Yet in the face of all this, which occurred in open debate on the floor of the Senate, which is here in the records of the country, and has been extensively circulated, quoted, discussed, and criticised, the senator from Illinois, in the swiftness of his audacity, presumes to assail me. Perhaps I had better leave that senator without a word more; but this is not the first, or the second, or the third, or the fourth time that he has launched against me his personalities. Sir, if this be agreeable to him, I make no complaint, though for the sake of truth and the amenities of debate I could wish that he had directed his assaults upon my arguments; but since he has presumed to touch me, he will not complain if I administer to him a word of advice. Sir, this is the Senate of the United States, an important body under the Constitution, with great powers. Its members are justly supposed from years to be above the intemperance of youth, and from character to be above the gusts of vulgarity. They are supposed to have something of wisdom, and something of that candor which is the handmaid of wisdom. Let the senator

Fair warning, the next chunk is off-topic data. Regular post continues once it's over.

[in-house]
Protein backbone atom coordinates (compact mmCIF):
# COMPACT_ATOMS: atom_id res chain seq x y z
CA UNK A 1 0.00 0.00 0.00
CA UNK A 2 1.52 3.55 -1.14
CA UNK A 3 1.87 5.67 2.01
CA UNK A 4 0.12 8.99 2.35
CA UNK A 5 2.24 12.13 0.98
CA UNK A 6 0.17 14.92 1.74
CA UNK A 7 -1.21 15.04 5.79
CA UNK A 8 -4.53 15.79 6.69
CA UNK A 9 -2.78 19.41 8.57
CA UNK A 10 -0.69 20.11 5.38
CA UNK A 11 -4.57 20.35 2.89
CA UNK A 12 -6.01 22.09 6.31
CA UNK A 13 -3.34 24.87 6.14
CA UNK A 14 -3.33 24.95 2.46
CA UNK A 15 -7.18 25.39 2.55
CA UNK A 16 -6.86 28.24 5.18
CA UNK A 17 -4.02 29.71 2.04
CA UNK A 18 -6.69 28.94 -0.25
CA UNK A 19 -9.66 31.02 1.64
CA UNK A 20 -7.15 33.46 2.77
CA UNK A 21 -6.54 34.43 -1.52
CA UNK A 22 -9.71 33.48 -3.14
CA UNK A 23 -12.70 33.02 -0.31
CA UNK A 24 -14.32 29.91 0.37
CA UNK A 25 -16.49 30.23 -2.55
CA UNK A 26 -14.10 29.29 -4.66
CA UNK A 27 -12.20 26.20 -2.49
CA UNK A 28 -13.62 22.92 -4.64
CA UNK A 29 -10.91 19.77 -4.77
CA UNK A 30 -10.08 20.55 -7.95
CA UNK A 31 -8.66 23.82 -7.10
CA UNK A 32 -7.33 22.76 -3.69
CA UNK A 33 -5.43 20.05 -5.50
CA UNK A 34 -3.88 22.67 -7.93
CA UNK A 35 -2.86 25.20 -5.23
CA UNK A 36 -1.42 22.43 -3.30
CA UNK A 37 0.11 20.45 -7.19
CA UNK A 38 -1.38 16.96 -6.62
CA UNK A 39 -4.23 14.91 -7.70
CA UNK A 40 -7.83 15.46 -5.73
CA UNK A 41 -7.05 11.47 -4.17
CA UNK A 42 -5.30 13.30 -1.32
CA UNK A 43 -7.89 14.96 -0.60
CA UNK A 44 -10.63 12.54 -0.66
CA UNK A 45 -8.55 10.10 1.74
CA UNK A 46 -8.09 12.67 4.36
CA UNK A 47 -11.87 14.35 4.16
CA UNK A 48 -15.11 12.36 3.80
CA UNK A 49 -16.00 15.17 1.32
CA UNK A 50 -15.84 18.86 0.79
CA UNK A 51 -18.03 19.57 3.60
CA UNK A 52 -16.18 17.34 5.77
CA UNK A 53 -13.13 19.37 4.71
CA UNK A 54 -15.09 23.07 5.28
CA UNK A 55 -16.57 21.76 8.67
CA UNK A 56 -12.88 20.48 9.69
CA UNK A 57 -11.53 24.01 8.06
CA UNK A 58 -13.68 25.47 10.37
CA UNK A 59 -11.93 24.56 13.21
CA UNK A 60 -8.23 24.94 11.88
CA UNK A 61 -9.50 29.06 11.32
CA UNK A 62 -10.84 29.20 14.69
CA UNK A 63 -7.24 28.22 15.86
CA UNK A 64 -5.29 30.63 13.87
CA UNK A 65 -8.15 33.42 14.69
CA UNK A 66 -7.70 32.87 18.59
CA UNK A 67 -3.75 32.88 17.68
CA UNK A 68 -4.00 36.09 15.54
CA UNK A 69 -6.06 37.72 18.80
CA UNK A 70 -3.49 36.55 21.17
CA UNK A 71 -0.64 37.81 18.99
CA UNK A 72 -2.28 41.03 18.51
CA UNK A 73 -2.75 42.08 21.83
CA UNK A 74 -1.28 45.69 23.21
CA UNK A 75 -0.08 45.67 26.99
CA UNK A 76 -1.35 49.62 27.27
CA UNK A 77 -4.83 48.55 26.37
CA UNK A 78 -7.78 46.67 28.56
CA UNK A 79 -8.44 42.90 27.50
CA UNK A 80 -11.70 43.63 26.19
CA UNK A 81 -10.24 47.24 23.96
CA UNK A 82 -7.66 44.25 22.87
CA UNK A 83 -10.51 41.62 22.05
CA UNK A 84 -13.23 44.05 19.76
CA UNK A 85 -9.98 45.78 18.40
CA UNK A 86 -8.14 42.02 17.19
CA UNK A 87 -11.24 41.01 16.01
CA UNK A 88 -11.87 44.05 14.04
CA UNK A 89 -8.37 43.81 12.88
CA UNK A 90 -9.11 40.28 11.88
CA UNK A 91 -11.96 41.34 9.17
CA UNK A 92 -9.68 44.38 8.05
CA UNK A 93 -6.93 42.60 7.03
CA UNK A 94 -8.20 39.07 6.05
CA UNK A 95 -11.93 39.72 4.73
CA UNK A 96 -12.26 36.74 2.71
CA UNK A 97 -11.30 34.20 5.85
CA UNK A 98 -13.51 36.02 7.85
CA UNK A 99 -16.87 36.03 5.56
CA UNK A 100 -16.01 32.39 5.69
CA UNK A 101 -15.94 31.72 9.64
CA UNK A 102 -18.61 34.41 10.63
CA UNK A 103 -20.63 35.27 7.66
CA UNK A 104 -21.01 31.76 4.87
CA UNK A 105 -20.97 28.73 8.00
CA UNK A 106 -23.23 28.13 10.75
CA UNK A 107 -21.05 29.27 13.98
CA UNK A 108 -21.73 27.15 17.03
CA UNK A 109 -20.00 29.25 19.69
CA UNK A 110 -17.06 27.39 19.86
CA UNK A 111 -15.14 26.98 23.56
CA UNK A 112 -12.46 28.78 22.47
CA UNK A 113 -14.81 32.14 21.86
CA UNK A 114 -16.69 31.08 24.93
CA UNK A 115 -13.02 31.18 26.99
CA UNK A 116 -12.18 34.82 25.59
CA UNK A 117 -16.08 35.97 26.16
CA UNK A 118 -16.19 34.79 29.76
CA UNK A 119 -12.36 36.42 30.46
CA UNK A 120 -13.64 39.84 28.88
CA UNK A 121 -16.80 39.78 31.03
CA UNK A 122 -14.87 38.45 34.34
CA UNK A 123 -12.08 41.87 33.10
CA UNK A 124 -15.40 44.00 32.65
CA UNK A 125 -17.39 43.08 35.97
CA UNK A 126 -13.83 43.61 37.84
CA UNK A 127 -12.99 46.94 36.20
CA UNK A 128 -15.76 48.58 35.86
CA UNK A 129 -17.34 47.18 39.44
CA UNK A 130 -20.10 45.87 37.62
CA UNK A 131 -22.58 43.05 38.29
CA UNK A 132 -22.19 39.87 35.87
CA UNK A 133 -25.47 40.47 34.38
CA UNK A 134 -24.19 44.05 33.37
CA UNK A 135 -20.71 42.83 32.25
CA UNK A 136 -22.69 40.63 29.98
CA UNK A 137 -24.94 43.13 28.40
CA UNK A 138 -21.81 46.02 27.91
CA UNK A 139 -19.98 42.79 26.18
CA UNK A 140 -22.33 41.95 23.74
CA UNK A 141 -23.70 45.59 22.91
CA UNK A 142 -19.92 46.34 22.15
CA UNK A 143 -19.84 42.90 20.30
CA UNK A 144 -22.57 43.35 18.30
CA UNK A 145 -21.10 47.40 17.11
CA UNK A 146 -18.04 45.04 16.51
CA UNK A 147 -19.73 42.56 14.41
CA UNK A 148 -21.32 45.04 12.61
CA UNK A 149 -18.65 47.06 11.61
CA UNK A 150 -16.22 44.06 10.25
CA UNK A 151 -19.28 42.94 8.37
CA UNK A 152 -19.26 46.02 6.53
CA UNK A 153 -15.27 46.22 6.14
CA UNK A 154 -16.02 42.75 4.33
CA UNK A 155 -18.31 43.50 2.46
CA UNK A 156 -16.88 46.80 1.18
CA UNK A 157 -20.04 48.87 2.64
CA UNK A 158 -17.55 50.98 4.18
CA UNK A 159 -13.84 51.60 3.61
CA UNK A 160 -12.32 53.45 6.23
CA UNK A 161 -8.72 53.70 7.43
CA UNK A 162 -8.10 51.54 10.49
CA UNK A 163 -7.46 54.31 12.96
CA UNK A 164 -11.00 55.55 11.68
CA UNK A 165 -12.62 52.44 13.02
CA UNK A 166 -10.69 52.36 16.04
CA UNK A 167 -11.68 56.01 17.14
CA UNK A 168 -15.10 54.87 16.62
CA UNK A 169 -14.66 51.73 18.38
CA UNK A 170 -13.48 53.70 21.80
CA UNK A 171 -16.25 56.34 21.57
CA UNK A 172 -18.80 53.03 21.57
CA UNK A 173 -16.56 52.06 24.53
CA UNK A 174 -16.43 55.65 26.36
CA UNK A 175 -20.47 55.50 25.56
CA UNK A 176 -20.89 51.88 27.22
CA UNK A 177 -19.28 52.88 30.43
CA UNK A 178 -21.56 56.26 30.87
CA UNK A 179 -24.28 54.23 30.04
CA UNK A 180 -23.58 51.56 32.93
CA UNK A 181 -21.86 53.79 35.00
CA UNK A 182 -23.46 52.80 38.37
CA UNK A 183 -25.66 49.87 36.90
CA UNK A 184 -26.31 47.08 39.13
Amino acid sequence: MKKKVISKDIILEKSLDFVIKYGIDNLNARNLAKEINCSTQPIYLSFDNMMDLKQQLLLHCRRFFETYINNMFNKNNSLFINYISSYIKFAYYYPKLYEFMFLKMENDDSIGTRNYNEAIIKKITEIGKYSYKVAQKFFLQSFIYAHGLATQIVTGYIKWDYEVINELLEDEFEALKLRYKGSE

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1 New York Evening Post, May 22. W. S. Thayer, the correspondent of that journal, wrote: ‘It was then that Sumner, advancing forward, his face kindled with the feelings of the moment, and apparently a foot higher than before in stature, made an impromptu effort which crowned the triumph of the day, and gave an emphatic lie to Douglas's vulgar insinuation that practising before a glass was a necessary preliminary for his speeches.’
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